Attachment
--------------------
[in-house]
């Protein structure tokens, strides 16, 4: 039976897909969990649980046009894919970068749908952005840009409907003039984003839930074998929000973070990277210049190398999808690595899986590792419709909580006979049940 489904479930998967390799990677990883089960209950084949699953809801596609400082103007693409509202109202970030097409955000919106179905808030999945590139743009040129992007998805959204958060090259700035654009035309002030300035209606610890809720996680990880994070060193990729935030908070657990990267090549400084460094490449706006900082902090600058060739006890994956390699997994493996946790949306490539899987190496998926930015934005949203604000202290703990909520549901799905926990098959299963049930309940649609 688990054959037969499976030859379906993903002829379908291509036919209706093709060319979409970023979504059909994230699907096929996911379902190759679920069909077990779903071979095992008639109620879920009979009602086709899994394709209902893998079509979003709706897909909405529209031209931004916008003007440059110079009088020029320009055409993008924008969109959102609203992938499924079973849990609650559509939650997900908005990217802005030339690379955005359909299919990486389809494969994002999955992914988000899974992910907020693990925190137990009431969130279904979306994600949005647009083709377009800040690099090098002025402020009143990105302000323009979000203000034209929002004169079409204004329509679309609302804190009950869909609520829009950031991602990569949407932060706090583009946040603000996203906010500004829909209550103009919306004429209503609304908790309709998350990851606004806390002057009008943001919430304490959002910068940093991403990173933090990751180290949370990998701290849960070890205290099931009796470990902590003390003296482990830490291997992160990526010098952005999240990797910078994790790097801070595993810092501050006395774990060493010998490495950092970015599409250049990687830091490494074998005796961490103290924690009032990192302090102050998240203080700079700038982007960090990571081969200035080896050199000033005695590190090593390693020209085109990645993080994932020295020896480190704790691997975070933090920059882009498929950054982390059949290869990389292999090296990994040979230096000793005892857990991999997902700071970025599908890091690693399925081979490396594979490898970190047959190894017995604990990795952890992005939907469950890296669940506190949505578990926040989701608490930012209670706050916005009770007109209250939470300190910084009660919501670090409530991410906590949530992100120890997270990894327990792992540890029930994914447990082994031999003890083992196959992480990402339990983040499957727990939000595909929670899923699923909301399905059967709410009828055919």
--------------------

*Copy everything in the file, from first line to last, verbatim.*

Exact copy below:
[in-house]
């Protein structure tokens, strides 16, 4: 039976897909969990649980046009894919970068749908952005840009409907003039984003839930074998929000973070990277210049190398999808690595899986590792419709909580006979049940 489904479930998967390799990677990883089960209950084949699953809801596609400082103007693409509202109202970030097409955000919106179905808030999945590139743009040129992007998805959204958060090259700035654009035309002030300035209606610890809720996680990880994070060193990729935030908070657990990267090549400084460094490449706006900082902090600058060739006890994956390699997994493996946790949306490539899987190496998926930015934005949203604000202290703990909520549901799905926990098959299963049930309940649609 688990054959037969499976030859379906993903002829379908291509036919209706093709060319979409970023979504059909994230699907096929996911379902190759679920069909077990779903071979095992008639109620879920009979009602086709899994394709209902893998079509979003709706897909909405529209031209931004916008003007440059110079009088020029320009055409993008924008969109959102609203992938499924079973849990609650559509939650997900908005990217802005030339690379955005359909299919990486389809494969994002999955992914988000899974992910907020693990925190137990009431969130279904979306994600949005647009083709377009800040690099090098002025402020009143990105302000323009979000203000034209929002004169079409204004329509679309609302804190009950869909609520829009950031991602990569949407932060706090583009946040603000996203906010500004829909209550103009919306004429209503609304908790309709998350990851606004806390002057009008943001919430304490959002910068940093991403990173933090990751180290949370990998701290849960070890205290099931009796470990902590003390003296482990830490291997992160990526010098952005999240990797910078994790790097801070595993810092501050006395774990060493010998490495950092970015599409250049990687830091490494074998005796961490103290924690009032990192302090102050998240203080700079700038982007960090990571081969200035080896050199000033005695590190090593390693020209085109990645993080994932020295020896480190704790691997975070933090920059882009498929950054982390059949290869990389292999090296990994040979230096000793005892857990991999997902700071970025599908890091690693399925081979490396594979490898970190047959190894017995604990990795952890992005939907469950890296669940506190949505578990926040989701608490930012209670706050916005009770007109209250939470300190910084009660919501670090409530991410906590949530992100120890997270990894327990792992540890029930994914447990082994031999003890083992196959992480990402339990983040499957727990939000595909929670899923699923909301399905059967709410009828055919």